HDC was founded in 1968 by a group of local investors whose primary goal and achievement was to create the Hillsboro Industrial Park. Today the park serves as the operational home for 10 companies that employ between 200 and 300 people.
“We saw what those visionaries did with that industrial park,” said Darrell Driggers, who serves on the HDC and HVI boards.
“We would see that maybe in 30 years down the road that we could be looked at, as board members, of maybe having that same vision when we formed HVI.”
The HVI board consists of six members currently: Mike Kleiber, president, Mike Padgett, vice president, Carl Long, secretary, Brad Bartel, treasurer, and members Phil Wyssenbach and Driggers.
Five of those board members also serve on the HDC board.
A resource for businesses
The HVI vision is not so much to provide a physical place for businesses to locate, but to offer the intangible nutrients—such as business and marketing knowledge—that help turn a good idea into a successful company.
“Not that we would have the expertise within our local circles,” Driggers said. “But we would be able to source, either through the Innovation Center at K-State or in the public, the right mix of consultants.”
Added Seibel: “We’re basically a broker of resources.”
The Kansas Ag Innovation Center at Kansas State University has been a significant influence in the development of HVI.
It’s director, Vincent Amanor-Boadu, encouraged HDC to expand its initial vision beyond constructing a building as a way to develop new businesses in the Hillsboro area.
“He basically said, ‘How do you build with brick and mortar when you don’t know who’s coming and what their needs may be?’” Driggers said.
Added Seibel: “He’s saying that an innovation center could include a facility, but it will most likely include finance and marketing assistance. You need to think of it as an innovation center versus just as an incubator building.”
HDC first introduced its initiative in November, calling it the Hillsboro Business Incubator Center, and identified 1-year-old Kintec Inc., a developer and manufacturer of an innovative braking system for trailer hitches, as its first client.
Kintec owner Tom Kaufman has since melded his business with Hillsboro Industries, a local trailer manufacturer.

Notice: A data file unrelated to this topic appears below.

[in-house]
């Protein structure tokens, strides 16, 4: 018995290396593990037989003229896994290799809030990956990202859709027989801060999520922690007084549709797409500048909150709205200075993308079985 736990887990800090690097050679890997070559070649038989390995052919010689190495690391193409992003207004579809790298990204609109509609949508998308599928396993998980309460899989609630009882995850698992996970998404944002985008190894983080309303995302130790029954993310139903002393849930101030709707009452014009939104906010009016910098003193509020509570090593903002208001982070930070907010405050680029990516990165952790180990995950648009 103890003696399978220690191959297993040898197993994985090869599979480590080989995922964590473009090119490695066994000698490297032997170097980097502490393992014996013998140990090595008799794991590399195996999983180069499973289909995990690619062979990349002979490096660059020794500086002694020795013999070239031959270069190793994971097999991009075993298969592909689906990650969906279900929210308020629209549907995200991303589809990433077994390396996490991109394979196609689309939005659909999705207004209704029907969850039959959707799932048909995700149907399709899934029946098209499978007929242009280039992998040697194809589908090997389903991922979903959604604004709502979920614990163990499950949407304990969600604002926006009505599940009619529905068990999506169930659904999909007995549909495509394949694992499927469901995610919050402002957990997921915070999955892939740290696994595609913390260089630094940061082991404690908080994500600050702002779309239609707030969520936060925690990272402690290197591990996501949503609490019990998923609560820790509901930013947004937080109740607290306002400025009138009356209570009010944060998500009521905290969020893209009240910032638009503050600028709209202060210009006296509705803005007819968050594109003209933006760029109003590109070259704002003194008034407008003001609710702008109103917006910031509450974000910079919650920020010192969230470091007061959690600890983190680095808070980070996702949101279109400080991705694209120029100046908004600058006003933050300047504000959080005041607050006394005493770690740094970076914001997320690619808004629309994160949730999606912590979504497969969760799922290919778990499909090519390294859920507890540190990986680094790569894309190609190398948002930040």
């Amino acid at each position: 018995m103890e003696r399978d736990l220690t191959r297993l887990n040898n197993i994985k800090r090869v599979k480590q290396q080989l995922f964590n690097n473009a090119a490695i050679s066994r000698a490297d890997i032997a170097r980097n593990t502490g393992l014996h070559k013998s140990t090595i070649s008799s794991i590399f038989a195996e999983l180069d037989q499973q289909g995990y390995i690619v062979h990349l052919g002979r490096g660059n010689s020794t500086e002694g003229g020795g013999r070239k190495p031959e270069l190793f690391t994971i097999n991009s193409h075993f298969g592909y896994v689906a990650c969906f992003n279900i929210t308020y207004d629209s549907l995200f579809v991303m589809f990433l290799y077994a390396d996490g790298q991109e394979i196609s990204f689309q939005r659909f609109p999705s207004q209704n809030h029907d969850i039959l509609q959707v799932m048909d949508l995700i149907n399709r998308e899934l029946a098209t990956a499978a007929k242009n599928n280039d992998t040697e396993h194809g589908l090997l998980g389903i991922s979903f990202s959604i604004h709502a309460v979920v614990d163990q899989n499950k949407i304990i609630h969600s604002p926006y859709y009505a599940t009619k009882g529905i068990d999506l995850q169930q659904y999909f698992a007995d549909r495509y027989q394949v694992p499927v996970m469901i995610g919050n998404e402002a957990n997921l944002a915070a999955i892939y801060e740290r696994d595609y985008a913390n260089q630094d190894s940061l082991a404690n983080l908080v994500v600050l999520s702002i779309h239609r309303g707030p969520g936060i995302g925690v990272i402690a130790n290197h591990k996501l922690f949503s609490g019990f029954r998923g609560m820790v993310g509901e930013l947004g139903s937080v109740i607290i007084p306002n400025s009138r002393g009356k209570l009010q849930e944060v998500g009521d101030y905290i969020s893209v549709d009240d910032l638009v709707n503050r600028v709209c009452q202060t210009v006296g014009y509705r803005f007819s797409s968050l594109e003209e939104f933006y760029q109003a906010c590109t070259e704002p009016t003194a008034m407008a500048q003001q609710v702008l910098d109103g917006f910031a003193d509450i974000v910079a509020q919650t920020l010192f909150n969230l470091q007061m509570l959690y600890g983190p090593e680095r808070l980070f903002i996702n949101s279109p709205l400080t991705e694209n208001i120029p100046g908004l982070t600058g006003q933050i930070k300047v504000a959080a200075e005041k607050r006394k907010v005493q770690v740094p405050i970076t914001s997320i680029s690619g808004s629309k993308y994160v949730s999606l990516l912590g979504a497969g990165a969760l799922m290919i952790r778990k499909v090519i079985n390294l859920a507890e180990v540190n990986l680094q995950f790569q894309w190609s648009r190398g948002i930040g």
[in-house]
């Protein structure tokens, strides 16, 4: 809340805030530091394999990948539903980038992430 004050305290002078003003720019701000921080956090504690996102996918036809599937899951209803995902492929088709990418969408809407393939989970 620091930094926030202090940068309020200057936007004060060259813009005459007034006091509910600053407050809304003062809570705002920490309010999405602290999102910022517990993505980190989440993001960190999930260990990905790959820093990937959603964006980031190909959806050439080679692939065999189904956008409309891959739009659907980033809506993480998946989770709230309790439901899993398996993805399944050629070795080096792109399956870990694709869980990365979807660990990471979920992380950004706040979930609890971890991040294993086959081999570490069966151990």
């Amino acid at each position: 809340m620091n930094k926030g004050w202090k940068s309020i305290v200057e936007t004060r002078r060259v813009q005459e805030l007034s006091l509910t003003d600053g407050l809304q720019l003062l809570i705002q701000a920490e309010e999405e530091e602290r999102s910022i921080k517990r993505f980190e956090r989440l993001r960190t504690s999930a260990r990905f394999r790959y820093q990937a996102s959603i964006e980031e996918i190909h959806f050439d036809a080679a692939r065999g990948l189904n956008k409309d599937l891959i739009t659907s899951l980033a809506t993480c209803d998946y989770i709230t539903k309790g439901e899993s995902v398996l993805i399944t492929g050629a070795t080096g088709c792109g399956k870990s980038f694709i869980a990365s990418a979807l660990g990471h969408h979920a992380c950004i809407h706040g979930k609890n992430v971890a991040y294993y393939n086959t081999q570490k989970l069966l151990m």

But Seibel said he is aware of other fledgling enterprises that could benefit from HVI’s services.
“As a matter of fact, we have several business opportunities in our hopper, if you will, to follow up on,” Seibel said. “But again, there’s no easy fix to any of this.”
Not ‘elephant hunting’
While looking to cultivate the entrepreneurial spirit already present in Marion County, HVI also will seek to help established businesses and industries interested in relocating to this area.
“The strategy for growth in the past for smaller communities often included what is known as ‘elephant hunting’—seeking a large industry to come in as a way of solving their economic problems,” Seibel said.
“If (a large company) wants to come in, and we hear about it, we’re on them like fleas on a dog’s back,” he said. “That’s one strategy, but we’re going to widen our strategy.”
Added Driggers: “The success of businesses in Hillsboro has been rooted in start-up companies right here. We’ve just not succeeded well with large businesses. But if they came, we would certainly try to bring that together. We’re just not actively recruiting them.”
HVI is supported financially by HDC, the city of Hillsboro through its 1-mill tax levy, and with contributions from local business.
As a non-profit entity, HVI can also pursue financial assistance through state and federal programs.
“We have adequate funding for our operational need,” Driggers said. “There certainly will be opportunities for us to go out and solicit for (private) investment opportunities.”
A good match
Seibel said he accepted the new position as executive director of HDC/HVI after 12 years in fund-raising and public relations at Tabor College for several reasons, not the least of which was his own experiences as a private businessman in Hillsboro.
“Being active during the 1970s in real estate and an auction company gave me a great appreciation for this Marion County area,” he said.
“While at Tabor College, the administration’s desire was to have college personnel involved in the community. That put me on the HDC board for the past four years, which has revived my interest.
“I was fortunate to be on the ground level of Dr. Vincent (Amanor-Boadu) coming in, never knowing that I might be the one (to lead the new initiative).”
Driggers said once Seibel expressed interest in the position, the board quickly agreed he was the perfect candidate.
“Our board unanimously said, ‘Boy, why do a national search when we have this qualified person on board already?’” Driggers said. “We just felt it was the perfect fit for HVI’s executive need.”
Seibel said his initial task is to build a network of relationships that could lead to future opportunities for HVI. He has already been appointed to the Marion County Economic Development Council and is developing connections with other regional entities as well as existing area businesses.
“At this point in time, there’s a learning curve just to make contact with the right people,” Seibel said.
“When you have those relationships, there’s an outgrowth that causes you to follow up on leads. Everyone has something to offer you. That’s what I’m really plowing into right now.”
Seibel and HVI board members have met several times with Teresa Huffman, who is in her first year as economic-development director for Marion County.
“We really are on the same page,” Driggers said. “It’s much more than Hillsboro versus Marion.
“It’s what we can do to improve economic growth in all parts of Marion County.”